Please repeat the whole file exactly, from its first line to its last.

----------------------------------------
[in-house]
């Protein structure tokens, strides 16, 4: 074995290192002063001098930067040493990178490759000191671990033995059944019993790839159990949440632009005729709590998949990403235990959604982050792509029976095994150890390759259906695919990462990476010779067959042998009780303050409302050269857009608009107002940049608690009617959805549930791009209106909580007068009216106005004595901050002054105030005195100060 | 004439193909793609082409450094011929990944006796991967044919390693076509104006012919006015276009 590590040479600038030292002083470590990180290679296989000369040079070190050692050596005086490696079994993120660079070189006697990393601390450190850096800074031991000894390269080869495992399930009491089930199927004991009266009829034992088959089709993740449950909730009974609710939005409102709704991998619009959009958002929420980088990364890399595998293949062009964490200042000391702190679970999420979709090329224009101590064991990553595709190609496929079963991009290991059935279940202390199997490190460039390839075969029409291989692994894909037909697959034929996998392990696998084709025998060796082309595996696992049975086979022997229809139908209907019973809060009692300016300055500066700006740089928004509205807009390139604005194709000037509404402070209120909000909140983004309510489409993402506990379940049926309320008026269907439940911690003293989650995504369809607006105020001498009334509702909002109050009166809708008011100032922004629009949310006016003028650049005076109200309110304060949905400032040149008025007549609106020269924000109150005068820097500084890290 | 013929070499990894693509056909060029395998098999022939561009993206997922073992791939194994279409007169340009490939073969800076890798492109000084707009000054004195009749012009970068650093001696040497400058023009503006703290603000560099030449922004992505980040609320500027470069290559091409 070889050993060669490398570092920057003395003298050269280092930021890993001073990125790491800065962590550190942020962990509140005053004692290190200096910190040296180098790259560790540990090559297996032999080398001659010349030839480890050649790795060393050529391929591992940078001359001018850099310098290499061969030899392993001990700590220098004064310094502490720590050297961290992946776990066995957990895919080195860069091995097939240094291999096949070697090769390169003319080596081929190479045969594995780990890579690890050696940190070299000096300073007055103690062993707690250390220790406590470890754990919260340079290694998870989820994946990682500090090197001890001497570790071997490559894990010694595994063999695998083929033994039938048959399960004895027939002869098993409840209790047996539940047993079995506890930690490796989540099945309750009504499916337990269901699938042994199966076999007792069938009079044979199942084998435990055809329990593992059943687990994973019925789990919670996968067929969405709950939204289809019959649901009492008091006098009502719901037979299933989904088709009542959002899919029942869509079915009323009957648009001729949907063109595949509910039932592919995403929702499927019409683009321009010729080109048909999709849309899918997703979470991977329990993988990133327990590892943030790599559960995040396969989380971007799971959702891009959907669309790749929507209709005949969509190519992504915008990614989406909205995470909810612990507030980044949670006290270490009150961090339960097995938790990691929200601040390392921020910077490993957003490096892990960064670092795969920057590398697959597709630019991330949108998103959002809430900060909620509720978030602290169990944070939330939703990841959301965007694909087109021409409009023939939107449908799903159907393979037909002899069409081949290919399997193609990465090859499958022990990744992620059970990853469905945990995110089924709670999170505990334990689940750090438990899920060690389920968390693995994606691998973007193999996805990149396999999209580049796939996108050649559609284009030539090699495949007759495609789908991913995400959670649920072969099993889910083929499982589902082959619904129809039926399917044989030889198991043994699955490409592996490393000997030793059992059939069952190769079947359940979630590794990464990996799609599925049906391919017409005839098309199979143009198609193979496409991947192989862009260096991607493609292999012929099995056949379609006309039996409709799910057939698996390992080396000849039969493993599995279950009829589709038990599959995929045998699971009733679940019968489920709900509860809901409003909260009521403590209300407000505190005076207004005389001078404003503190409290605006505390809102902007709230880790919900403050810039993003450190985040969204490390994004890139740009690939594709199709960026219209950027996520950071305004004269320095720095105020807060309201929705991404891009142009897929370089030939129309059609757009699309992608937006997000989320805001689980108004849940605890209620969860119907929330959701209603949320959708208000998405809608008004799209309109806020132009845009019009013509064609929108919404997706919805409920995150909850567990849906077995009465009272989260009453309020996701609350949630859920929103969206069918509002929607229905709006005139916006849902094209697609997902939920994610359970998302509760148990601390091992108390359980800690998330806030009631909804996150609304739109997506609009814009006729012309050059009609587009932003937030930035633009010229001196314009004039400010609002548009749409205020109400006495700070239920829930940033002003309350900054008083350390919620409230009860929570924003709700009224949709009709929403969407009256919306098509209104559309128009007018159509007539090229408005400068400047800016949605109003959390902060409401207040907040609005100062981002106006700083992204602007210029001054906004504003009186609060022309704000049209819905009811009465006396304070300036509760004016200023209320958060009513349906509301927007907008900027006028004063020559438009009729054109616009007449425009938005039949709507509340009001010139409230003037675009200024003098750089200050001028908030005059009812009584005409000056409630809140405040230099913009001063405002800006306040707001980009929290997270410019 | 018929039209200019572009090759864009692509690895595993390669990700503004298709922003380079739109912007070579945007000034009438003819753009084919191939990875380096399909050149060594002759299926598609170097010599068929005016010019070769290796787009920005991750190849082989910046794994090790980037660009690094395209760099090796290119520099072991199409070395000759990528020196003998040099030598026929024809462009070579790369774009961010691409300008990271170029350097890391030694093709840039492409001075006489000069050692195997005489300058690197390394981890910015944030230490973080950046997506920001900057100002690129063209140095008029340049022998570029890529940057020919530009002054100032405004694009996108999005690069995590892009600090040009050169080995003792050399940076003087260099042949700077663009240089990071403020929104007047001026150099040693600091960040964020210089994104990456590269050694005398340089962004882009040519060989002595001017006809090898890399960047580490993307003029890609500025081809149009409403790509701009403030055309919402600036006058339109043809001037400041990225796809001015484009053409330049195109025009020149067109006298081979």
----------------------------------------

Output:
[in-house]
């Protein structure tokens, strides 16, 4: 074995290192002063001098930067040493990178490759000191671990033995059944019993790839159990949440632009005729709590998949990403235990959604982050792509029976095994150890390759259906695919990462990476010779067959042998009780303050409302050269857009608009107002940049608690009617959805549930791009209106909580007068009216106005004595901050002054105030005195100060 | 004439193909793609082409450094011929990944006796991967044919390693076509104006012919006015276009 590590040479600038030292002083470590990180290679296989000369040079070190050692050596005086490696079994993120660079070189006697990393601390450190850096800074031991000894390269080869495992399930009491089930199927004991009266009829034992088959089709993740449950909730009974609710939005409102709704991998619009959009958002929420980088990364890399595998293949062009964490200042000391702190679970999420979709090329224009101590064991990553595709190609496929079963991009290991059935279940202390199997490190460039390839075969029409291989692994894909037909697959034929996998392990696998084709025998060796082309595996696992049975086979022997229809139908209907019973809060009692300016300055500066700006740089928004509205807009390139604005194709000037509404402070209120909000909140983004309510489409993402506990379940049926309320008026269907439940911690003293989650995504369809607006105020001498009334509702909002109050009166809708008011100032922004629009949310006016003028650049005076109200309110304060949905400032040149008025007549609106020269924000109150005068820097500084890290 | 013929070499990894693509056909060029395998098999022939561009993206997922073992791939194994279409007169340009490939073969800076890798492109000084707009000054004195009749012009970068650093001696040497400058023009503006703290603000560099030449922004992505980040609320500027470069290559091409 070889050993060669490398570092920057003395003298050269280092930021890993001073990125790491800065962590550190942020962990509140005053004692290190200096910190040296180098790259560790540990090559297996032999080398001659010349030839480890050649790795060393050529391929591992940078001359001018850099310098290499061969030899392993001990700590220098004064310094502490720590050297961290992946776990066995957990895919080195860069091995097939240094291999096949070697090769390169003319080596081929190479045969594995780990890579690890050696940190070299000096300073007055103690062993707690250390220790406590470890754990919260340079290694998870989820994946990682500090090197001890001497570790071997490559894990010694595994063999695998083929033994039938048959399960004895027939002869098993409840209790047996539940047993079995506890930690490796989540099945309750009504499916337990269901699938042994199966076999007792069938009079044979199942084998435990055809329990593992059943687990994973019925789990919670996968067929969405709950939204289809019959649901009492008091006098009502719901037979299933989904088709009542959002899919029942869509079915009323009957648009001729949907063109595949509910039932592919995403929702499927019409683009321009010729080109048909999709849309899918997703979470991977329990993988990133327990590892943030790599559960995040396969989380971007799971959702891009959907669309790749929507209709005949969509190519992504915008990614989406909205995470909810612990507030980044949670006290270490009150961090339960097995938790990691929200601040390392921020910077490993957003490096892990960064670092795969920057590398697959597709630019991330949108998103959002809430900060909620509720978030602290169990944070939330939703990841959301965007694909087109021409409009023939939107449908799903159907393979037909002899069409081949290919399997193609990465090859499958022990990744992620059970990853469905945990995110089924709670999170505990334990689940750090438990899920060690389920968390693995994606691998973007193999996805990149396999999209580049796939996108050649559609284009030539090699495949007759495609789908991913995400959670649920072969099993889910083929499982589902082959619904129809039926399917044989030889198991043994699955490409592996490393000997030793059992059939069952190769079947359940979630590794990464990996799609599925049906391919017409005839098309199979143009198609193979496409991947192989862009260096991607493609292999012929099995056949379609006309039996409709799910057939698996390992080396000849039969493993599995279950009829589709038990599959995929045998699971009733679940019968489920709900509860809901409003909260009521403590209300407000505190005076207004005389001078404003503190409290605006505390809102902007709230880790919900403050810039993003450190985040969204490390994004890139740009690939594709199709960026219209950027996520950071305004004269320095720095105020807060309201929705991404891009142009897929370089030939129309059609757009699309992608937006997000989320805001689980108004849940605890209620969860119907929330959701209603949320959708208000998405809608008004799209309109806020132009845009019009013509064609929108919404997706919805409920995150909850567990849906077995009465009272989260009453309020996701609350949630859920929103969206069918509002929607229905709006005139916006849902094209697609997902939920994610359970998302509760148990601390091992108390359980800690998330806030009631909804996150609304739109997506609009814009006729012309050059009609587009932003937030930035633009010229001196314009004039400010609002548009749409205020109400006495700070239920829930940033002003309350900054008083350390919620409230009860929570924003709700009224949709009709929403969407009256919306098509209104559309128009007018159509007539090229408005400068400047800016949605109003959390902060409401207040907040609005100062981002106006700083992204602007210029001054906004504003009186609060022309704000049209819905009811009465006396304070300036509760004016200023209320958060009513349906509301927007907008900027006028004063020559438009009729054109616009007449425009938005039949709507509340009001010139409230003037675009200024003098750089200050001028908030005059009812009584005409000056409630809140405040230099913009001063405002800006306040707001980009929290997270410019 | 018929039209200019572009090759864009692509690895595993390669990700503004298709922003380079739109912007070579945007000034009438003819753009084919191939990875380096399909050149060594002759299926598609170097010599068929005016010019070769290796787009920005991750190849082989910046794994090790980037660009690094395209760099090796290119520099072991199409070395000759990528020196003998040099030598026929024809462009070579790369774009961010691409300008990271170029350097890391030694093709840039492409001075006489000069050692195997005489300058690197390394981890910015944030230490973080950046997506920001900057100002690129063209140095008029340049022998570029890529940057020919530009002054100032405004694009996108999005690069995590892009600090040009050169080995003792050399940076003087260099042949700077663009240089990071403020929104007047001026150099040693600091960040964020210089994104990456590269050694005398340089962004882009040519060989002595001017006809090898890399960047580490993307003029890609500025081809149009409403790509701009403030055309919402600036006058339109043809001037400041990225796809001015484009053409330049195109025009020149067109006298081979």